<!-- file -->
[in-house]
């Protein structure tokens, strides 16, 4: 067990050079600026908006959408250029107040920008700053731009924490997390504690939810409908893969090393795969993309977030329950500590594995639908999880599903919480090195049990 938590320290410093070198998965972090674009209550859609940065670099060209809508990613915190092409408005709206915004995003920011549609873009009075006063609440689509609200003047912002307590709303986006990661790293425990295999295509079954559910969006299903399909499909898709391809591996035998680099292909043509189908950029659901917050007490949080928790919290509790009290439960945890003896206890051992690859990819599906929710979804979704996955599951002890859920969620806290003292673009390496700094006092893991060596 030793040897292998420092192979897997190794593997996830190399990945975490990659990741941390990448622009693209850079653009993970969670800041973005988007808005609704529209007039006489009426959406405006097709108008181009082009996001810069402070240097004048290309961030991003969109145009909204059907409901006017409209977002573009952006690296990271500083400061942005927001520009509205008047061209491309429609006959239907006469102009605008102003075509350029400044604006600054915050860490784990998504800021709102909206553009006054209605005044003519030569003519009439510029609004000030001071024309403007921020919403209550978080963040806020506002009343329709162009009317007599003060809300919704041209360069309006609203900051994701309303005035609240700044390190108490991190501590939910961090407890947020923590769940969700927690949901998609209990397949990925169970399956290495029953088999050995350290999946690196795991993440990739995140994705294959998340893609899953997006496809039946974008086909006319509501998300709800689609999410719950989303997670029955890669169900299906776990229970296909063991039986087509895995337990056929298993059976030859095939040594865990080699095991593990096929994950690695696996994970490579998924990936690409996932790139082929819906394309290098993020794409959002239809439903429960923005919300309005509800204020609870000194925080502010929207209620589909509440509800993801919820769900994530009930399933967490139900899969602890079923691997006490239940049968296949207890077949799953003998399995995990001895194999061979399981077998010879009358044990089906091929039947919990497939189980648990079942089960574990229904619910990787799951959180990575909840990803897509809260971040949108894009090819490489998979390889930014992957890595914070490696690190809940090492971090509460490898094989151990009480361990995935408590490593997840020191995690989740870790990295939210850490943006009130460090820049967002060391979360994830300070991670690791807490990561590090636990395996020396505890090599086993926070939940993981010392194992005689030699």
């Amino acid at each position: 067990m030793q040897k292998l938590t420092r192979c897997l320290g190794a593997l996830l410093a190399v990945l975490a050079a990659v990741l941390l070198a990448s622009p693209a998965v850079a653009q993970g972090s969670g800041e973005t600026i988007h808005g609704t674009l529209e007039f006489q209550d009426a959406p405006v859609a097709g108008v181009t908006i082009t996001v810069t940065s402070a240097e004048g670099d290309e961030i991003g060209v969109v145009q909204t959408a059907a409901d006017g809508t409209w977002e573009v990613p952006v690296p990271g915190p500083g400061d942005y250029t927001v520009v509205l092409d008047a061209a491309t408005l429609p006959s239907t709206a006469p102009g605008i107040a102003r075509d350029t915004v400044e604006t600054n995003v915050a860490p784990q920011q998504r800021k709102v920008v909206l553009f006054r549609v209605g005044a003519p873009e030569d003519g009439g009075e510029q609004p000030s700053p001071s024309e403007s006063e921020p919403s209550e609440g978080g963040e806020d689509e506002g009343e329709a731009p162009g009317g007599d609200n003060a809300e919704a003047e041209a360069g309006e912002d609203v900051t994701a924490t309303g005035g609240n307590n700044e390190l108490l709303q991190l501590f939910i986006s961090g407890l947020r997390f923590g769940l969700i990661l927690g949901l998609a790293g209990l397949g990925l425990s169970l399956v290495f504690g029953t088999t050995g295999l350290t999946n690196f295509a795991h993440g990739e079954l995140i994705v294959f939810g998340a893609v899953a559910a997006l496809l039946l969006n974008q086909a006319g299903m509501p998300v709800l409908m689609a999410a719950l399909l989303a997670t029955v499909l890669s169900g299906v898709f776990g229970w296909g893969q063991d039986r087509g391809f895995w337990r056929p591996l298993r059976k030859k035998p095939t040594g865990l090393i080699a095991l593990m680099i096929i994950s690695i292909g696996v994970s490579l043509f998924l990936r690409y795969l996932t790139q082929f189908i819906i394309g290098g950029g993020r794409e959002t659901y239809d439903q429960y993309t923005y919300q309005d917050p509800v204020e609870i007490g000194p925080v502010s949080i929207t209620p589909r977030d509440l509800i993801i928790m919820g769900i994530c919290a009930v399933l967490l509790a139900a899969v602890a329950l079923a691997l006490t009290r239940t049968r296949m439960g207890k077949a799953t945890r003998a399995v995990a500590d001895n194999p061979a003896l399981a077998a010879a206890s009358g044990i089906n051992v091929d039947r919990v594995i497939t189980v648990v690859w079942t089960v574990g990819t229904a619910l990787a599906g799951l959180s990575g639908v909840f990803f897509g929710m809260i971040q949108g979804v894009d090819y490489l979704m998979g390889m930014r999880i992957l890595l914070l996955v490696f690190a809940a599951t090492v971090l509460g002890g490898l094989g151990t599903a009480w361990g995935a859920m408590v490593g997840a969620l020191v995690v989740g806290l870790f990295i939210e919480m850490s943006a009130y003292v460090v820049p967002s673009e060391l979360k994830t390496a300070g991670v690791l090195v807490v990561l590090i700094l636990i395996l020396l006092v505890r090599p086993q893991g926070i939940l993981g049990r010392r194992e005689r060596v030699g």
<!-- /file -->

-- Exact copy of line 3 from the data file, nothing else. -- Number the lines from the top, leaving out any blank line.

């Amino acid at each position: 067990m030793q040897k292998l938590t420092r192979c897997l320290g190794a593997l996830l410093a190399v990945l975490a050079a990659v990741l941390l070198a990448s622009p693209a998965v850079a653009q993970g972090s969670g800041e973005t600026i988007h808005g609704t674009l529209e007039f006489q209550d009426a959406p405006v859609a097709g108008v181009t908006i082009t996001v810069t940065s402070a240097e004048g670099d290309e961030i991003g060209v969109v145009q909204t959408a059907a409901d006017g809508t409209w977002e573009v990613p952006v690296p990271g915190p500083g400061d942005y250029t927001v520009v509205l092409d008047a061209a491309t408005l429609p006959s239907t709206a006469p102009g605008i107040a102003r075509d350029t915004v400044e604006t600054n995003v915050a860490p784990q920011q998504r800021k709102v920008v909206l553009f006054r549609v209605g005044a003519p873009e030569d003519g009439g009075e510029q609004p000030s700053p001071s024309e403007s006063e921020p919403s209550e609440g978080g963040e806020d689509e506002g009343e329709a731009p162009g009317g007599d609200n003060a809300e919704a003047e041209a360069g309006e912002d609203v900051t994701a924490t309303g005035g609240n307590n700044e390190l108490l709303q991190l501590f939910i986006s961090g407890l947020r997390f923590g769940l969700i990661l927690g949901l998609a790293g209990l397949g990925l425990s169970l399956v290495f504690g029953t088999t050995g295999l350290t999946n690196f295509a795991h993440g990739e079954l995140i994705v294959f939810g998340a893609v899953a559910a997006l496809l039946l969006n974008q086909a006319g299903m509501p998300v709800l409908m689609a999410a719950l399909l989303a997670t029955v499909l890669s169900g299906v898709f776990g229970w296909g893969q063991d039986r087509g391809f895995w337990r056929p591996l298993r059976k030859k035998p095939t040594g865990l090393i080699a095991l593990m680099i096929i994950s690695i292909g696996v994970s490579l043509f998924l990936r690409y795969l996932t790139q082929f189908i819906i394309g290098g950029g993020r794409e959002t659901y239809d439903q429960y993309t923005y919300q309005d917050p509800v204020e609870i007490g000194p925080v502010s949080i929207t209620p589909r977030d509440l509800i993801i928790m919820g769900i994530c919290a009930v399933l967490l509790a139900a899969v602890a329950l079923a691997l006490t009290r239940t049968r296949m439960g207890k077949a799953t945890r003998a399995v995990a500590d001895n194999p061979a003896l399981a077998a010879a206890s009358g044990i089906n051992v091929d039947r919990v594995i497939t189980v648990v690859w079942t089960v574990g990819t229904a619910l990787a599906g799951l959180s990575g639908v909840f990803f897509g929710m809260i971040q949108g979804v894009d090819y490489l979704m998979g390889m930014r999880i992957l890595l914070l996955v490696f690190a809940a599951t090492v971090l509460g002890g490898l094989g151990t599903a009480w361990g995935a859920m408590v490593g997840a969620l020191v995690v989740g806290l870790f990295i939210e919480m850490s943006a009130y003292v460090v820049p967002s673009e060391l979360k994830t390496a300070g991670v690791l090195v807490v990561l590090i700094l636990i395996l020396l006092v505890r090599p086993q893991g926070i939940l993981g049990r010392r194992e005689r060596v030699g």